Factory work exhausts the nervous system to the uttermost; at the same time, it does away with the many-sided play of the muscles, and confiscates every atom of freedom, both in bodily and in intellectual activity. Even the lightening of the labour becomes an instrument of torture, since the machine does not free the worker from the work, but rather deprives the work itself of all content. Every kind of capitalist production, in so far as it is not only a labour process but also capital’s process of valorization, has this in common, but it is not the worker who employs the conditions of his work, but rather the reverse, the conditions of work employ the worker. However it is only with the coming of machinery that this inversion first acquires a technical and palpable reality.
Marx (1990), p. 548
It’s not hard to imagine Marx talking about the work we do on the web as we answer CAPTCHAs, like and retweet posts in social media, and microworkers labor in their browsers. It’s also not difficult to imagine Foucault saying something very similar when expounding on his idea of biopower. Marx and Foucault seem to have a lot more in common than people generally seem to admit. Perhaps the political projects that arose around them were quite different, especially in time, but meanwhile their thought aligns quite nicely in places.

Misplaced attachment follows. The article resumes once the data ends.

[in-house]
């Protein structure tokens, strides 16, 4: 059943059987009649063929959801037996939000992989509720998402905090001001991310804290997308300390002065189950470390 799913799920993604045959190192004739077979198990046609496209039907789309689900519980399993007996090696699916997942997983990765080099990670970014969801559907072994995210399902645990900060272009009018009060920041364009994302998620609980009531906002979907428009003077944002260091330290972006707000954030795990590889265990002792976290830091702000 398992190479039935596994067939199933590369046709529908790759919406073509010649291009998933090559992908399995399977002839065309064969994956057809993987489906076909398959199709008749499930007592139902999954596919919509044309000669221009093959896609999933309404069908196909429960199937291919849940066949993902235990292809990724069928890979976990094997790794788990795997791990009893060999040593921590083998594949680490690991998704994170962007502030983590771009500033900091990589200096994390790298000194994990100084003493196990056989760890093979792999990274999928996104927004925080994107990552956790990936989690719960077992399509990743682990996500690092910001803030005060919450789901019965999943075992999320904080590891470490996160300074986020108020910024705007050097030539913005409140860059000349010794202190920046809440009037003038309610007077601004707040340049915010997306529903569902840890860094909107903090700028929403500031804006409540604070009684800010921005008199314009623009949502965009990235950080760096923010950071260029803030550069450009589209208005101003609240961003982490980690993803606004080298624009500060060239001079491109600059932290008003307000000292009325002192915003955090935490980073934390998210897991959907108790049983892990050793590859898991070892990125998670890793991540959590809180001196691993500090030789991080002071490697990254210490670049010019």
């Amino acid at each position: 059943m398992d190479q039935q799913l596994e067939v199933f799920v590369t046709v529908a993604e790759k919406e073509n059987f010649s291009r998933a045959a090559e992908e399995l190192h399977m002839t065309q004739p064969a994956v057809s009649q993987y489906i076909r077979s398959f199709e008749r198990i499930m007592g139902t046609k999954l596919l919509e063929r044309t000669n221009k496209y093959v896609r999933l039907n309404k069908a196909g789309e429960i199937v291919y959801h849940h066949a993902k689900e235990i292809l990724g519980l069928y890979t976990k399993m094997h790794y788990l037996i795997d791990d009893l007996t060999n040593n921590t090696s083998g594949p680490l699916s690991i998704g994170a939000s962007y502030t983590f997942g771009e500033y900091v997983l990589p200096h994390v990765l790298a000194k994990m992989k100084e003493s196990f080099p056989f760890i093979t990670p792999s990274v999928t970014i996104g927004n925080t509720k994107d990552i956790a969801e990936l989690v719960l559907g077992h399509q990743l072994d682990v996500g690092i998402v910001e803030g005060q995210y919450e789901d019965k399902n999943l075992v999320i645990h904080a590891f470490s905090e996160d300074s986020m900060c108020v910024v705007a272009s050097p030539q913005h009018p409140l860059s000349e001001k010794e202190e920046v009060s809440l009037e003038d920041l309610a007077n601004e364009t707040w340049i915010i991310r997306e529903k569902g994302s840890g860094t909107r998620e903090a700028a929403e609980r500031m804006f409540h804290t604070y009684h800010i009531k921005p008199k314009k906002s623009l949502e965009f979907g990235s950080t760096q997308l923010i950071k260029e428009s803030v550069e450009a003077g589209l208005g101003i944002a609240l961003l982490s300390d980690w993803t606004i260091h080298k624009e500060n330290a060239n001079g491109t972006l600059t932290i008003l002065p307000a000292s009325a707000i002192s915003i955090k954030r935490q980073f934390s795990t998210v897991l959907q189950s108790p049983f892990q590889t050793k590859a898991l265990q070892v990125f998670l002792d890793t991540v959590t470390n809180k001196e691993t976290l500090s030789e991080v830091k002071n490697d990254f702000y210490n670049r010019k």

Yes, I’m still working my way through Capital and listening to David Harvey’s online lectures as a podcast on my commute. It is slow going, but it has been fun to slowly work through it at my own pace and not for a class or some directed purpose for my own research. But there are actually quite a few points of intersection, and it’s fun to run across them when Marx is writing in such a different time and place–which I guess is not so different after all. The scope of his project is truly remarkable.
Marx, K. (1990). Capital: A critigue of political economy (Vol. 1). London: Penguin.